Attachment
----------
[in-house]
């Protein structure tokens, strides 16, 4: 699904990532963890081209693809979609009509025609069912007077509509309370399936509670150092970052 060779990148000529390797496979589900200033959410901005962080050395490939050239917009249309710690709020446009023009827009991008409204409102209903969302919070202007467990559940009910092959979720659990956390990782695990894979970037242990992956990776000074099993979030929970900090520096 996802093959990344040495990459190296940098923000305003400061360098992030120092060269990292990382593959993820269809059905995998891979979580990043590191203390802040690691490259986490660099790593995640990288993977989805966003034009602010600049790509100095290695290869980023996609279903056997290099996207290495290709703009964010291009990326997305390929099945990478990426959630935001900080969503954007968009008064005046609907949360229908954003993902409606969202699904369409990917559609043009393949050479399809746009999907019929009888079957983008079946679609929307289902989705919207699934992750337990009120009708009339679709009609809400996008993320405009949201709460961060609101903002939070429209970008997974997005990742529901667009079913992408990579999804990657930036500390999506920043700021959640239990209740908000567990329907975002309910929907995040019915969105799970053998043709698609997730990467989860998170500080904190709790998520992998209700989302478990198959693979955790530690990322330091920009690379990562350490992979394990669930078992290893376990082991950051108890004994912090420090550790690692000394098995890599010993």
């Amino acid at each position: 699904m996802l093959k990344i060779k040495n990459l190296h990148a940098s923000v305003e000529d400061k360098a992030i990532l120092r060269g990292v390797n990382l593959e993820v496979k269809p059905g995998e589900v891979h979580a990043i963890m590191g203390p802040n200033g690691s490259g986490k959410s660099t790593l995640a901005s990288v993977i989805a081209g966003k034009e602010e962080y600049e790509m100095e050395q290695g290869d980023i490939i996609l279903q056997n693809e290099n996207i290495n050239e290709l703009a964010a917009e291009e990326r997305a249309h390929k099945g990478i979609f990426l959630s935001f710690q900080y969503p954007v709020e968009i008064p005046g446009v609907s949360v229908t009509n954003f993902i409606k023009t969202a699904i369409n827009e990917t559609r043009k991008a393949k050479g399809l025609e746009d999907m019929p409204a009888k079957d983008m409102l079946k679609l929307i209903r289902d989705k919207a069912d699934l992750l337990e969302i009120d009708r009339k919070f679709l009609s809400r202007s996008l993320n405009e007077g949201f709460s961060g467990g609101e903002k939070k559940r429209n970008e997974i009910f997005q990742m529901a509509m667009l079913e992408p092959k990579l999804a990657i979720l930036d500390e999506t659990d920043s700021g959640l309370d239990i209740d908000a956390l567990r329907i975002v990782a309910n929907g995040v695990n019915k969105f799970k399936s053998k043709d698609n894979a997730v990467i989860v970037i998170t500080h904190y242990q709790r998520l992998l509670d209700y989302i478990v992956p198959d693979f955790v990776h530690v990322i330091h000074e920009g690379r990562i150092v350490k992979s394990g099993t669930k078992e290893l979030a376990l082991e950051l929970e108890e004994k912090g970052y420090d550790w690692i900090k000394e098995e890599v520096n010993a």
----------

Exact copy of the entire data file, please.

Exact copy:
[in-house]
């Protein structure tokens, strides 16, 4: 699904990532963890081209693809979609009509025609069912007077509509309370399936509670150092970052 060779990148000529390797496979589900200033959410901005962080050395490939050239917009249309710690709020446009023009827009991008409204409102209903969302919070202007467990559940009910092959979720659990956390990782695990894979970037242990992956990776000074099993979030929970900090520096 996802093959990344040495990459190296940098923000305003400061360098992030120092060269990292990382593959993820269809059905995998891979979580990043590191203390802040690691490259986490660099790593995640990288993977989805966003034009602010600049790509100095290695290869980023996609279903056997290099996207290495290709703009964010291009990326997305390929099945990478990426959630935001900080969503954007968009008064005046609907949360229908954003993902409606969202699904369409990917559609043009393949050479399809746009999907019929009888079957983008079946679609929307289902989705919207699934992750337990009120009708009339679709009609809400996008993320405009949201709460961060609101903002939070429209970008997974997005990742529901667009079913992408990579999804990657930036500390999506920043700021959640239990209740908000567990329907975002309910929907995040019915969105799970053998043709698609997730990467989860998170500080904190709790998520992998209700989302478990198959693979955790530690990322330091920009690379990562350490992979394990669930078992290893376990082991950051108890004994912090420090550790690692000394098995890599010993």
């Amino acid at each position: 699904m996802l093959k990344i060779k040495n990459l190296h990148a940098s923000v305003e000529d400061k360098a992030i990532l120092r060269g990292v390797n990382l593959e993820v496979k269809p059905g995998e589900v891979h979580a990043i963890m590191g203390p802040n200033g690691s490259g986490k959410s660099t790593l995640a901005s990288v993977i989805a081209g966003k034009e602010e962080y600049e790509m100095e050395q290695g290869d980023i490939i996609l279903q056997n693809e290099n996207i290495n050239e290709l703009a964010a917009e291009e990326r997305a249309h390929k099945g990478i979609f990426l959630s935001f710690q900080y969503p954007v709020e968009i008064p005046g446009v609907s949360v229908t009509n954003f993902i409606k023009t969202a699904i369409n827009e990917t559609r043009k991008a393949k050479g399809l025609e746009d999907m019929p409204a009888k079957d983008m409102l079946k679609l929307i209903r289902d989705k919207a069912d699934l992750l337990e969302i009120d009708r009339k919070f679709l009609s809400r202007s996008l993320n405009e007077g949201f709460s961060g467990g609101e903002k939070k559940r429209n970008e997974i009910f997005q990742m529901a509509m667009l079913e992408p092959k990579l999804a990657i979720l930036d500390e999506t659990d920043s700021g959640l309370d239990i209740d908000a956390l567990r329907i975002v990782a309910n929907g995040v695990n019915k969105f799970k399936s053998k043709d698609n894979a997730v990467i989860v970037i998170t500080h904190y242990q709790r998520l992998l509670d209700y989302i478990v992956p198959d693979f955790v990776h530690v990322i330091h000074e920009g690379r990562i150092v350490k992979s394990g099993t669930k078992e290893l979030a376990l082991e950051l929970e108890e004994k912090g970052y420090d550790w690692i900090k000394e098995e890599v520096n010993a």